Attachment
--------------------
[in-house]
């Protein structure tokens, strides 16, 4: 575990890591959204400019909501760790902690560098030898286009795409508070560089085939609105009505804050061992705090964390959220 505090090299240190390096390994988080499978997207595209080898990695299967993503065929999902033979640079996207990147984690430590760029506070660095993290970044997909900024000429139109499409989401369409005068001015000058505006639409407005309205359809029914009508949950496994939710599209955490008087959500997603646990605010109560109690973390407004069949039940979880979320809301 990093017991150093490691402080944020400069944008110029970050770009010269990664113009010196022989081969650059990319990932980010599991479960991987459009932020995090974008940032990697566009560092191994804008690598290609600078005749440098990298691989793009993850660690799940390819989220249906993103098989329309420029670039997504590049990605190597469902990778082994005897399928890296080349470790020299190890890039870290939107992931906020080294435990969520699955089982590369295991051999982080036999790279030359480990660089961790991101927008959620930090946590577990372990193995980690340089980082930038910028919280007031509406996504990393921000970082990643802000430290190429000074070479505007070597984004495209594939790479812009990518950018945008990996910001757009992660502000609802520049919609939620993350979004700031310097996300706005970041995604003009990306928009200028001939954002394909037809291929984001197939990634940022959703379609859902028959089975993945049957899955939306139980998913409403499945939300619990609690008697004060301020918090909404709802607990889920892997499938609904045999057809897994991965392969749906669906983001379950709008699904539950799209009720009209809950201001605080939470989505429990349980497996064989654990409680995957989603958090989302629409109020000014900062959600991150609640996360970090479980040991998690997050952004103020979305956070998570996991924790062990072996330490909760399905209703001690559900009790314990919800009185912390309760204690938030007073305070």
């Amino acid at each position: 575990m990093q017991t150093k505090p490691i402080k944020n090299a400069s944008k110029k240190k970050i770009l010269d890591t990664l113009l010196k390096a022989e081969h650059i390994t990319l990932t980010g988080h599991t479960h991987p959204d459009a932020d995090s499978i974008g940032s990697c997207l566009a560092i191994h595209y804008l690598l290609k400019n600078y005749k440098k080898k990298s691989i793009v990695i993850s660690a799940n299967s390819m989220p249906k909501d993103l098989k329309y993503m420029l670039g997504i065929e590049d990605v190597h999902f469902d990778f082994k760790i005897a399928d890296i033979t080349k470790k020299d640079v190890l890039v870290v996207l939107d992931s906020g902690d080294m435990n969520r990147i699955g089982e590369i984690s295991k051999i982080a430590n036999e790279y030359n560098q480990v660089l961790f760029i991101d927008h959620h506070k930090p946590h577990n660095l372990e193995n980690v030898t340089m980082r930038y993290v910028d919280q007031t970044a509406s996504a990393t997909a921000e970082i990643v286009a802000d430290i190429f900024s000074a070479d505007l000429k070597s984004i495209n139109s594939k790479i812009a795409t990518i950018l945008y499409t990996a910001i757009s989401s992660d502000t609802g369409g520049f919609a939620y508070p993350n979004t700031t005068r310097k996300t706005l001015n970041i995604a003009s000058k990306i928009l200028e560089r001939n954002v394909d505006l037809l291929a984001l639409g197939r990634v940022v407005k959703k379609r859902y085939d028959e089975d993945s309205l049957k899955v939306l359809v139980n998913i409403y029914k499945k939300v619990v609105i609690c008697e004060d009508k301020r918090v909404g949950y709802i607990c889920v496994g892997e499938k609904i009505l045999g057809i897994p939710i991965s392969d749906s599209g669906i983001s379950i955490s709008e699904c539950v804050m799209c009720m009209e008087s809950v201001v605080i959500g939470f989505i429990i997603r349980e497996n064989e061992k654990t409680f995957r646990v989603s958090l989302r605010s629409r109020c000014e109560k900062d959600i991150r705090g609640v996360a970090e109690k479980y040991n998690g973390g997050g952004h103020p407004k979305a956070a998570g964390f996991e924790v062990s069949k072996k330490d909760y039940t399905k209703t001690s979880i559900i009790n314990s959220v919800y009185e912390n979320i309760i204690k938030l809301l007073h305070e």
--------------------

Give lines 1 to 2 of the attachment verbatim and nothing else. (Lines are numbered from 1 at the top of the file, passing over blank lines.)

[in-house]
């Protein structure tokens, strides 16, 4: 575990890591959204400019909501760790902690560098030898286009795409508070560089085939609105009505804050061992705090964390959220 505090090299240190390096390994988080499978997207595209080898990695299967993503065929999902033979640079996207990147984690430590760029506070660095993290970044997909900024000429139109499409989401369409005068001015000058505006639409407005309205359809029914009508949950496994939710599209955490008087959500997603646990605010109560109690973390407004069949039940979880979320809301 990093017991150093490691402080944020400069944008110029970050770009010269990664113009010196022989081969650059990319990932980010599991479960991987459009932020995090974008940032990697566009560092191994804008690598290609600078005749440098990298691989793009993850660690799940390819989220249906993103098989329309420029670039997504590049990605190597469902990778082994005897399928890296080349470790020299190890890039870290939107992931906020080294435990969520699955089982590369295991051999982080036999790279030359480990660089961790991101927008959620930090946590577990372990193995980690340089980082930038910028919280007031509406996504990393921000970082990643802000430290190429000074070479505007070597984004495209594939790479812009990518950018945008990996910001757009992660502000609802520049919609939620993350979004700031310097996300706005970041995604003009990306928009200028001939954002394909037809291929984001197939990634940022959703379609859902028959089975993945049957899955939306139980998913409403499945939300619990609690008697004060301020918090909404709802607990889920892997499938609904045999057809897994991965392969749906669906983001379950709008699904539950799209009720009209809950201001605080939470989505429990349980497996064989654990409680995957989603958090989302629409109020000014900062959600991150609640996360970090479980040991998690997050952004103020979305956070998570996991924790062990072996330490909760399905209703001690559900009790314990919800009185912390309760204690938030007073305070």